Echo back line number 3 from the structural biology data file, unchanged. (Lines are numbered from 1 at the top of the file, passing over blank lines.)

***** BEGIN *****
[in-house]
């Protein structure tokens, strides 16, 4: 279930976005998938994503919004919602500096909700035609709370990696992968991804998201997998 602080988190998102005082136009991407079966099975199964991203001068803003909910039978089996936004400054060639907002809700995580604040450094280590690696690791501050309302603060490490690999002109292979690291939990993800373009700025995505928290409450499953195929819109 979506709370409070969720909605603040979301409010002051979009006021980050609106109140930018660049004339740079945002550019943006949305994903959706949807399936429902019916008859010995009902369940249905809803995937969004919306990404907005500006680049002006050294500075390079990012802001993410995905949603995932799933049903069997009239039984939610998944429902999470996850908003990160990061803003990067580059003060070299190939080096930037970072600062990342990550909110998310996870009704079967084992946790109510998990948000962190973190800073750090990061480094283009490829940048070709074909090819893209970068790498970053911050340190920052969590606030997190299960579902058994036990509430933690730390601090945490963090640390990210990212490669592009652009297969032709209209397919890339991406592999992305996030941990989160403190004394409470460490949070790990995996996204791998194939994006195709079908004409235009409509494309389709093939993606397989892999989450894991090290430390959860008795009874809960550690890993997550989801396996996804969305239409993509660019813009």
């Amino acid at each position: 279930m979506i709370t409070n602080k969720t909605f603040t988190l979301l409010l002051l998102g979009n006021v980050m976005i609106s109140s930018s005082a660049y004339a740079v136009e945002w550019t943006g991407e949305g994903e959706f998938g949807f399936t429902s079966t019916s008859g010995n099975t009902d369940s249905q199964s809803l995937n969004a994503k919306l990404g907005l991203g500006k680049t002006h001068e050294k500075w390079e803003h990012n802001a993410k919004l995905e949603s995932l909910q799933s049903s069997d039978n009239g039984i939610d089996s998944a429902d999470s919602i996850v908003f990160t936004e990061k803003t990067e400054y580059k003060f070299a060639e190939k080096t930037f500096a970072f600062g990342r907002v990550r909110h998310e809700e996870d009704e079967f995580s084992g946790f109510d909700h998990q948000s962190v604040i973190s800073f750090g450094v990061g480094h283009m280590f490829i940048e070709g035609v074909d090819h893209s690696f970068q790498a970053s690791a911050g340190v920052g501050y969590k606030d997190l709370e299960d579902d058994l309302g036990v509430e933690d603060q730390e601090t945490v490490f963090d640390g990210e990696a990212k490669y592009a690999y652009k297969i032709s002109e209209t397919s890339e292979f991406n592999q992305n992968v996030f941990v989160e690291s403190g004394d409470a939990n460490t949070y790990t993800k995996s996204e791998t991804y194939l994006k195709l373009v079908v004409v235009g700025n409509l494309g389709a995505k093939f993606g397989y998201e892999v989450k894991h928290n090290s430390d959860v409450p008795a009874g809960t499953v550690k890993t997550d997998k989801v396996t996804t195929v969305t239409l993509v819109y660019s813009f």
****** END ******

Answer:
């Amino acid at each position: 279930m979506i709370t409070n602080k969720t909605f603040t988190l979301l409010l002051l998102g979009n006021v980050m976005i609106s109140s930018s005082a660049y004339a740079v136009e945002w550019t943006g991407e949305g994903e959706f998938g949807f399936t429902s079966t019916s008859g010995n099975t009902d369940s249905q199964s809803l995937n969004a994503k919306l990404g907005l991203g500006k680049t002006h001068e050294k500075w390079e803003h990012n802001a993410k919004l995905e949603s995932l909910q799933s049903s069997d039978n009239g039984i939610d089996s998944a429902d999470s919602i996850v908003f990160t936004e990061k803003t990067e400054y580059k003060f070299a060639e190939k080096t930037f500096a970072f600062g990342r907002v990550r909110h998310e809700e996870d009704e079967f995580s084992g946790f109510d909700h998990q948000s962190v604040i973190s800073f750090g450094v990061g480094h283009m280590f490829i940048e070709g035609v074909d090819h893209s690696f970068q790498a970053s690791a911050g340190v920052g501050y969590k606030d997190l709370e299960d579902d058994l309302g036990v509430e933690d603060q730390e601090t945490v490490f963090d640390g990210e990696a990212k490669y592009a690999y652009k297969i032709s002109e209209t397919s890339e292979f991406n592999q992305n992968v996030f941990v989160e690291s403190g004394d409470a939990n460490t949070y790990t993800k995996s996204e791998t991804y194939l994006k195709l373009v079908v004409v235009g700025n409509l494309g389709a995505k093939f993606g397989y998201e892999v989450k894991h928290n090290s430390d959860v409450p008795a009874g809960t499953v550690k890993t997550d997998k989801v396996t996804t195929v969305t239409l993509v819109y660019s813009f």